The case of Mr M, a previously healthy 39-year-old man with erythema and swelling of his finger, illustrates the issues involved in treating community-acquired skin and soft tissue infections since the emergence of methicillin-resistant Staphylococcus aureus (MRSA) in the community. Most community-acquired infections of the skin and soft tissues are caused by S aureus or Streptococcus pyogenes. Until recently, infections due to such organisms in the United States could safely be treated with an oral antistaphylococcal penicillin or an oral first-generation cephalosporin. However, the emergence of methicillin-resistant staphylococci as community-acquired pathogens has changed the picture as far as empirical therapy is concerned. Not only do community-acquired MRSA bacteria cause furunculitis and cellulitis, they have also been involved in a variety of more serious and life-threatening infections. Most of these organisms are susceptible to trimethoprim-sulfamethoxazole,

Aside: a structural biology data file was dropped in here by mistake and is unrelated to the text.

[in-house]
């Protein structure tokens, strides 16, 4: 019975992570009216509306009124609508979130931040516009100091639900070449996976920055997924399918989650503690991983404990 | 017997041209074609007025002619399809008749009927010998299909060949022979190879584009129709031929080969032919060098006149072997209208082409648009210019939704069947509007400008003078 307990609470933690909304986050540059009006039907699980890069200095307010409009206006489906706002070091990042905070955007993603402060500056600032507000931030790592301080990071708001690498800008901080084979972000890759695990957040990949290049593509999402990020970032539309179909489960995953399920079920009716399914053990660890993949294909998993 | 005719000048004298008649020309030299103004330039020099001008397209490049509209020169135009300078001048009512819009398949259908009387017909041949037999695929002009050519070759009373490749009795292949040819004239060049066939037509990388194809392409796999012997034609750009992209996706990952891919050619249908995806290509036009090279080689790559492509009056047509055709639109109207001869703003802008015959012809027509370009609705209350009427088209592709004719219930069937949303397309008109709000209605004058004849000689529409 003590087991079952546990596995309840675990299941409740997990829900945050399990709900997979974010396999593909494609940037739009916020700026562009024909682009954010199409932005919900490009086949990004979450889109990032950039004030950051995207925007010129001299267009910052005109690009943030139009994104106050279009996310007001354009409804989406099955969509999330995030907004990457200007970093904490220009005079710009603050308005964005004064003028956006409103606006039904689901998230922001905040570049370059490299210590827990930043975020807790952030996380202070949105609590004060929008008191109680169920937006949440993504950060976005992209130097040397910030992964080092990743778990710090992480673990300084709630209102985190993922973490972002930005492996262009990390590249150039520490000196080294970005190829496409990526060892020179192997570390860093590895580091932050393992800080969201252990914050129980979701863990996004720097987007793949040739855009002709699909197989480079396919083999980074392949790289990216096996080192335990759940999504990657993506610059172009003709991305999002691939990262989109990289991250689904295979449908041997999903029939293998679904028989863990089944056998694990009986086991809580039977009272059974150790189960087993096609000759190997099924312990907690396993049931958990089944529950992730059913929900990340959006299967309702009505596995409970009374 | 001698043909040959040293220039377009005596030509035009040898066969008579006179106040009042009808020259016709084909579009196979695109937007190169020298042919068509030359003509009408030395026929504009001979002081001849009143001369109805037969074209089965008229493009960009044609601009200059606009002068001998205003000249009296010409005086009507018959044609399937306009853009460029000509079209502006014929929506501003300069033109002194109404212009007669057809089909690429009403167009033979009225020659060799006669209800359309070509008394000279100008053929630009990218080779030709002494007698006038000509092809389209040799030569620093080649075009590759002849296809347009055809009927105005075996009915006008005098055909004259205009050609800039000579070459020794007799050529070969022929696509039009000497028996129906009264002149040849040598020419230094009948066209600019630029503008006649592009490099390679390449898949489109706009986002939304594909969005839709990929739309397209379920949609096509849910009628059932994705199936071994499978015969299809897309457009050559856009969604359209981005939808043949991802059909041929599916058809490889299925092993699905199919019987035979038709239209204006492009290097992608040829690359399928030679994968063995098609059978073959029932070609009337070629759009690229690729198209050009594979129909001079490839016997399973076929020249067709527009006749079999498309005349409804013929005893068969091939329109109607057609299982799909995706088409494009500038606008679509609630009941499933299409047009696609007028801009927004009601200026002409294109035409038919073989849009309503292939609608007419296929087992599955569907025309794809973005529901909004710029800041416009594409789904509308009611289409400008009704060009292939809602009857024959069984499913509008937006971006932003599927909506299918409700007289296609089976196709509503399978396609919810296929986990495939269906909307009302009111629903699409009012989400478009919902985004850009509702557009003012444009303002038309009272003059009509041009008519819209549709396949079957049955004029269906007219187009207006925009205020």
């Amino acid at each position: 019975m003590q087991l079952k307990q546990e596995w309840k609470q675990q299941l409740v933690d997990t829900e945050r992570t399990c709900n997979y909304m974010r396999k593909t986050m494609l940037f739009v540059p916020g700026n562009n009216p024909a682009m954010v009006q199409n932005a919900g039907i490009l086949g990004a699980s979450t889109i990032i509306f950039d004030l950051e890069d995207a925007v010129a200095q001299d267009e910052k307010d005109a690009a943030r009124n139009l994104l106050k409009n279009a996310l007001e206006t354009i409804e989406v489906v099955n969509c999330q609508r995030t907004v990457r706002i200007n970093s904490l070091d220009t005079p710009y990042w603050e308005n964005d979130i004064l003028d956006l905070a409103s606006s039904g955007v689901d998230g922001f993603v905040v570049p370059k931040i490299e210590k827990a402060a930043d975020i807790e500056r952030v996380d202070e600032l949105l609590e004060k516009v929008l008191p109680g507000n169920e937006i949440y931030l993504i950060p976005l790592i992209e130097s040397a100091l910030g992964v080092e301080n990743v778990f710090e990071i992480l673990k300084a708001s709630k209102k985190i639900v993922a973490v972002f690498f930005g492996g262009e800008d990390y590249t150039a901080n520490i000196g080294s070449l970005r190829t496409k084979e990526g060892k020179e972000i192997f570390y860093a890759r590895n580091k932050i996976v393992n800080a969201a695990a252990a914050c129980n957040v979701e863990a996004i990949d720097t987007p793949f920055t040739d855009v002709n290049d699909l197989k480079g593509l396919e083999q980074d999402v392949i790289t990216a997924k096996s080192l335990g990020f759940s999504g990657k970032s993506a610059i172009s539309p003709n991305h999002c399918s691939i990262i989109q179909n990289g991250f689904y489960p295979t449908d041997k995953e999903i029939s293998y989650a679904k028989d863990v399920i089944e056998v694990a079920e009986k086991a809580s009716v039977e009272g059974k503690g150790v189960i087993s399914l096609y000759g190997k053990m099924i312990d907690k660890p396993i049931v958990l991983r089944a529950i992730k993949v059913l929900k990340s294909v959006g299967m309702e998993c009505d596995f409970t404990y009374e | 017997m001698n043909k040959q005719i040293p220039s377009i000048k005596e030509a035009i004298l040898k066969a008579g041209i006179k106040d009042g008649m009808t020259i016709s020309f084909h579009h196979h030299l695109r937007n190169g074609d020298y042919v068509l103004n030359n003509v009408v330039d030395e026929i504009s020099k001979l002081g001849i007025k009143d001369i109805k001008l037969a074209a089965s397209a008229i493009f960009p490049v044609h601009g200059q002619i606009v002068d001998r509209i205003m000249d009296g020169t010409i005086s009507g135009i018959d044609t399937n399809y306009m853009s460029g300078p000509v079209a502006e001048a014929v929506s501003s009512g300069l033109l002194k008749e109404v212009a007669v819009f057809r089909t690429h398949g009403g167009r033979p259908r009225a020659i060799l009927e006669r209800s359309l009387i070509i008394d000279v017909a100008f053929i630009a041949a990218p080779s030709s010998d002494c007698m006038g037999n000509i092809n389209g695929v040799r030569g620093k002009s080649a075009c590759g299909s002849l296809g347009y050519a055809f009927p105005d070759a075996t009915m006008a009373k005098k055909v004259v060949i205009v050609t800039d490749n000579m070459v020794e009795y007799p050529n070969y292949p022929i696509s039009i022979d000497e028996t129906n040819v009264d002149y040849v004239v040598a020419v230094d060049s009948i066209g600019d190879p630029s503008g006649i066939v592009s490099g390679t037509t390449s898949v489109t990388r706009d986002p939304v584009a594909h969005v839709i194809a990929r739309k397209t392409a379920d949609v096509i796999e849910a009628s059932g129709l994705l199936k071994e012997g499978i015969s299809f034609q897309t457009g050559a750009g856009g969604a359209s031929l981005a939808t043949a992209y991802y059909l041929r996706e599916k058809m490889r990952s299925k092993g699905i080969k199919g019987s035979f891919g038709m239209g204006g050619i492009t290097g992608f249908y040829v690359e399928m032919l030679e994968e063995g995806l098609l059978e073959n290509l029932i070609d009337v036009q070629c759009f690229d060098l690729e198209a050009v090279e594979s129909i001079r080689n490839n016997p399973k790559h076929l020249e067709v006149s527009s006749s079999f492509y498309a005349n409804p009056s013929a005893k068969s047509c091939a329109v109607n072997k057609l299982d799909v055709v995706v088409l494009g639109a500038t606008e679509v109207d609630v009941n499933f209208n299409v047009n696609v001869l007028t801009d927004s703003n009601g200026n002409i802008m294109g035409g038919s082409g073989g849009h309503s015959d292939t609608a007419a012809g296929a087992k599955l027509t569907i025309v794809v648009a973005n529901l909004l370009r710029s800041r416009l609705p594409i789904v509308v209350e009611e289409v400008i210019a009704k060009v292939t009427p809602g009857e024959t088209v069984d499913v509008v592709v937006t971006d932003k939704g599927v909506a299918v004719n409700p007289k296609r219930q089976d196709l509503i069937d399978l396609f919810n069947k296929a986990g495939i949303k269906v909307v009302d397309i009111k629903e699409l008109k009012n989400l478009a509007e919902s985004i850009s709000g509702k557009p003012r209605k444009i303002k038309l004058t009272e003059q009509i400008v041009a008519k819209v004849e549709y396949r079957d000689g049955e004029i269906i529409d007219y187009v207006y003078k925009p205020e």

minocycline, doxycycline, and rifampin, and these agents, along with clindamycin, have been used in the therapy of such infections, even though no clinical trials have proven their efficacy. For more serious,
life-threatening infections, linezolid or parenteral agents such as vancomycin or daptomycin should be considered.